How To Timber - Feather Edge Fence/ Close Board Fencing

  1. Prepare your site (see SITE PREP guide).
  2. If it's possible erect a string line to mark the final height of the fence and the position of the face side of the fence, If this is not possible, move on to the next step, then complete this step using the posts erected in step 3 before moving onto step 4.
  3. Dig your first hole and erect the first post (check its height by holding a feather edge and gravel board in position against the post, the post should be flush with the top of the feather edge)..
  4. Layout the arris rails on the ground (1 per gap) from the first post (Overlap the first rail with the first post) , mark the positions where the rails butt up against each other, these are the positions of the posts.
  5. Dig a hole for each post.
  6. Erect the next post and attach a gravel board between them using a block between the board and each post made from a cut section of arris rail to adjust the distance of the board from the post.
  7. Now attach three rails to the front face of the posts. The gaps between the rails will depend on your fence height.
    The top rail will run flush with the top of the fence, this will later be used to attach the capping strip if you are not using a capping strip then this rail can be attached up to 10cm (4") below the top of the post (allows for some error in post erection).
    The bottom rail will run approximately 10cm (4") from the top of the gravel board.
    The middle rail will run half way between the top and bottom rail.
  8. Repeat steps 6 & 7 along the whole fence line.
  9. Now that your frame is erected you can nail the feather edge boards to the rails, to do this start at one end, hold the board with the thick edge at one end of the fence line and its base flat on the gravel board, nail through the board into each of the three rails approximately 2.5cm (1") from the thick edge of the board. Now take your second board and overlap it with the first board by about 2.5cm (1"), again nailing near the thick edge of the feather edge (note that these nails are now also holding the first board).
  10. Repeat until you reach the end of the fence, the last feather edge should be turned around so that the thick edge is at the end of the fence line and the thin edge is overlapping the previous feather edge. Nail this on with 3 nails both on the left and right side of the feather edge (6 nails in total).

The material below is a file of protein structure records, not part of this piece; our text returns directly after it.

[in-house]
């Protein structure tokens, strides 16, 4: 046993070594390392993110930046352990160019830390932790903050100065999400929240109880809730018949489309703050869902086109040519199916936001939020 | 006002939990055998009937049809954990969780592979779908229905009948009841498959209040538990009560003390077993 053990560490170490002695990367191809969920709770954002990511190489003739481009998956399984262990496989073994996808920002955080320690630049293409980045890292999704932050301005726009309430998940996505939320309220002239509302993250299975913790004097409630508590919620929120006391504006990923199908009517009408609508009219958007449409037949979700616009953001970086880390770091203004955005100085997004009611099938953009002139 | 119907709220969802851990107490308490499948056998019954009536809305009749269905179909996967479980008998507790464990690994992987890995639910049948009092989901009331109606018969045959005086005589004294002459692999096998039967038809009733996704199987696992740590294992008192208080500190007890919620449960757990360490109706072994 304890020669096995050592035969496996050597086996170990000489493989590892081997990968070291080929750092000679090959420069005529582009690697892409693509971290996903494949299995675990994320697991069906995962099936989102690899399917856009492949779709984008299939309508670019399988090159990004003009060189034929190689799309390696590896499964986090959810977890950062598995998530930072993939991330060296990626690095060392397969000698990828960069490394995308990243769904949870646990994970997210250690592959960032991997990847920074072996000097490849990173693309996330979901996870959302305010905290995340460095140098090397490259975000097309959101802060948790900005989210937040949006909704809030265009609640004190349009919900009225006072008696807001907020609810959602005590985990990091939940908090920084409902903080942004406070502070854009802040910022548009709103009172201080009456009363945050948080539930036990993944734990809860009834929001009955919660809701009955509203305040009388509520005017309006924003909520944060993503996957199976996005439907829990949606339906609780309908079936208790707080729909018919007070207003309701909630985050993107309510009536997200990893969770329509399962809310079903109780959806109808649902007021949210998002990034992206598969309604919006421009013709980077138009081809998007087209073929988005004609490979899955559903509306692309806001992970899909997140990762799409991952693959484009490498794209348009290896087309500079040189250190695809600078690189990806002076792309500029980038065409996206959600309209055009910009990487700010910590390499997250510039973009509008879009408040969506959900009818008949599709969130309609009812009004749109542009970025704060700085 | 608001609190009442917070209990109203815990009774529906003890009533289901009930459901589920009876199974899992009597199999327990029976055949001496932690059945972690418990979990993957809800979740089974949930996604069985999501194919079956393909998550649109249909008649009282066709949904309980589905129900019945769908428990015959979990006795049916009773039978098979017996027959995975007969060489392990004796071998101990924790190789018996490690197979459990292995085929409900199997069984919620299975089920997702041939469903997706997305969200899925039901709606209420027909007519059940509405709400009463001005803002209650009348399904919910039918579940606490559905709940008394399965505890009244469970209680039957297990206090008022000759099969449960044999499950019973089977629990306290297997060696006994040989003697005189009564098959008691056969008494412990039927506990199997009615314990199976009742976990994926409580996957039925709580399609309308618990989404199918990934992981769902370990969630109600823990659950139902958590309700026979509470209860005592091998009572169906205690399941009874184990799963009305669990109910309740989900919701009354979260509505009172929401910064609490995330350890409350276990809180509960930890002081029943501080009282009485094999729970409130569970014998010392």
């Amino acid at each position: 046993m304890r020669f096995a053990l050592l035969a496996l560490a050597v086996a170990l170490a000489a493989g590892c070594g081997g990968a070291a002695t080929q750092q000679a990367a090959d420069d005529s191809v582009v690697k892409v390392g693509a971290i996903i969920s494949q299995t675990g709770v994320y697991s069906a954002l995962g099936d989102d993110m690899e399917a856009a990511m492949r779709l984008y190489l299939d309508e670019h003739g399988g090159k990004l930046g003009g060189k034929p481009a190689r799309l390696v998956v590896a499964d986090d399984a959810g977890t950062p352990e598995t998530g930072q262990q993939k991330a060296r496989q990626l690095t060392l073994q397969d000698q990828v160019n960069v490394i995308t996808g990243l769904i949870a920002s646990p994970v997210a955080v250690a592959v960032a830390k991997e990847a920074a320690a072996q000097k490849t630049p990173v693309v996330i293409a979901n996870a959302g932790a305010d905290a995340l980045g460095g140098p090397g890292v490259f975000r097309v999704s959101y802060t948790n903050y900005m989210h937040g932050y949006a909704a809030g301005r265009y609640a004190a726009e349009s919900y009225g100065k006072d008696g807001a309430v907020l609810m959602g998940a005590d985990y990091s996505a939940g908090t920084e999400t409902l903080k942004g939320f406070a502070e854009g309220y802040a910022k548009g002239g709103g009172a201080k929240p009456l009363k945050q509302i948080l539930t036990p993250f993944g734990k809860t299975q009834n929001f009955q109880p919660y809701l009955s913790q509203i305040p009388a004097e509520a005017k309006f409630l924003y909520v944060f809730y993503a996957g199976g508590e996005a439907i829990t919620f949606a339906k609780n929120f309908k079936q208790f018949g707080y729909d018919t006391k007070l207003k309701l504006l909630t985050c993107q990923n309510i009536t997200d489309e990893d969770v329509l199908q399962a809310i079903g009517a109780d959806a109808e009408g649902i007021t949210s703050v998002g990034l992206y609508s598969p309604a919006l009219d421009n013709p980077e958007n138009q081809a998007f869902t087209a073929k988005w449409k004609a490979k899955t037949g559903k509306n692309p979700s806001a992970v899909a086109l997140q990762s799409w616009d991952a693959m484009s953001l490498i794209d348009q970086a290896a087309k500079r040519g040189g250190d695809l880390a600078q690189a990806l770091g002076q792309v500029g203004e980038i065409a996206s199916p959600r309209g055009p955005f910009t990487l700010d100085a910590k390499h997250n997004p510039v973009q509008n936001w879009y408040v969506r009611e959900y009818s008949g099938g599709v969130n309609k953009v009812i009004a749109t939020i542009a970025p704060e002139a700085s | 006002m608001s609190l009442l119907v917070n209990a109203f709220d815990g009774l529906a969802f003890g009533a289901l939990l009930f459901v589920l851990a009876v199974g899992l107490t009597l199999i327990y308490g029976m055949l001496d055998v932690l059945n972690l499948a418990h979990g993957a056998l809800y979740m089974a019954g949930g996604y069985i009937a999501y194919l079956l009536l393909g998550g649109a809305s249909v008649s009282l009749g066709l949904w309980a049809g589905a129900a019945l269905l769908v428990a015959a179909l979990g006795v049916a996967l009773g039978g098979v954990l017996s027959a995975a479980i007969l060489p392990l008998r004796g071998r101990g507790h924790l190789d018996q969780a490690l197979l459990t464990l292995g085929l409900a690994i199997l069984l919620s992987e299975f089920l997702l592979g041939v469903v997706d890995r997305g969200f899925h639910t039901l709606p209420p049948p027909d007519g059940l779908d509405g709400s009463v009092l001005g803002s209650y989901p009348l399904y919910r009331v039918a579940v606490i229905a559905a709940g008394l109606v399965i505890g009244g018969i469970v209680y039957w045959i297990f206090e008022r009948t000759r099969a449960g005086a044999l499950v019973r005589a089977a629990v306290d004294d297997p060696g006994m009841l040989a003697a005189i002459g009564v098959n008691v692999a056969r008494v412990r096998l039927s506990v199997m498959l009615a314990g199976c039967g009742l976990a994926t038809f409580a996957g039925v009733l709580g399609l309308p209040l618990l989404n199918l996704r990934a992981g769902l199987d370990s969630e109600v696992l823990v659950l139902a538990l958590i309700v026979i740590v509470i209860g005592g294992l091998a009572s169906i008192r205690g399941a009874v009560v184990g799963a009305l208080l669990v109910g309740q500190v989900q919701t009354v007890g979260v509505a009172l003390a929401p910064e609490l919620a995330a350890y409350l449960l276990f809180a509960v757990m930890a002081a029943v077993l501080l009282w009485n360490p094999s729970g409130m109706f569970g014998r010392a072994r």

11. Now cut the Capping strip to fit each gap and attach (pre drill and screw) it to the top arris rail, slightly overhanging the feather edge boards.



If your fence line is on sloping ground you will not be erecting the posts at a horizontal level with each other, but instead they will gradually rise / fall in steps. The gravel boards may need to be dug in at one end of each section to avoid gaps under the fence line at the lower post. You should therefore set the height of the gravel boards and arris rails from the lower posts, allowing the fence line to step up.

If you are erecting a fence over the line of an old fence, you may want to stagger the post positions to avoid any old concrete remaining in the ground, you may need to insert an additional post to achieve this.

As a rule of thumb fence posts should be 1/3rd under ground and 2/3rds above ground, however it is generally acceptable to use 2.4m (8') posts for a 1.8m (6') fence

We recommend using 10cm (4") square posts for most projects, they are only a few pounds more expensive than 7.5cm (3") posts but are much stronger and will last longer.

Remember the post is being held in place by the ground, not the post mix, In problem soils you need to go deeper not wider to make the post firmer. 

Most of the rot of a post occurs at its base where it meets the soil is continually being made wet / dry. This is the layer in which micro organisms are most abundant and speed up the rotting process, to reduce this add post fixing material all the way to just above ground level and slope it away from the post. Unfortunately this is not a very aesthetically appealing finish, so it is common to pour the mix to approx 1cm below ground then cover lightly with soil, grass should be able to grow (providing you have kept your base narrow) while the water holding capacity of the soil is reduced to a minimum and so reducing the rotting process.

Many different post and arris rail systems are available and will have an impact on the construction method, if the arris rails are designed to be fixed between the posts rather than on the face or into nothces in the post, you won't need to use a block behind the gravel boards to adjust the position.

Capping strips are mainly decorative and do not substantially extend the life of a fence, you can leave these off if you prefer



  • Spades - A narrow long handled digging spade and long handled post hole clearing spade are a good combination, the clearing spade has two handles which work to open and close two scopes (similar to giant salad tongs) once the soil has been loosened with the digging spade you can lift it out with the clearing spade. You can hire a petrol post hole borer to make light work of the job, however unless you have an easy sandy soil avoid low powered one man borers
  • Spirit level
  • Drill / Screw driver
  • Hammer
  • String Line




  • Screws
  • Nails
  • Arris rails
  • Feather edge
  • Gravel boards
  • Fence posts
  • Capping strips (optional)
  • Post fix material - Specialist pre mixed post fix materials are available, these products set in around 10 minutes and avoid the need to prop up posts while drying providing great time & stress savings.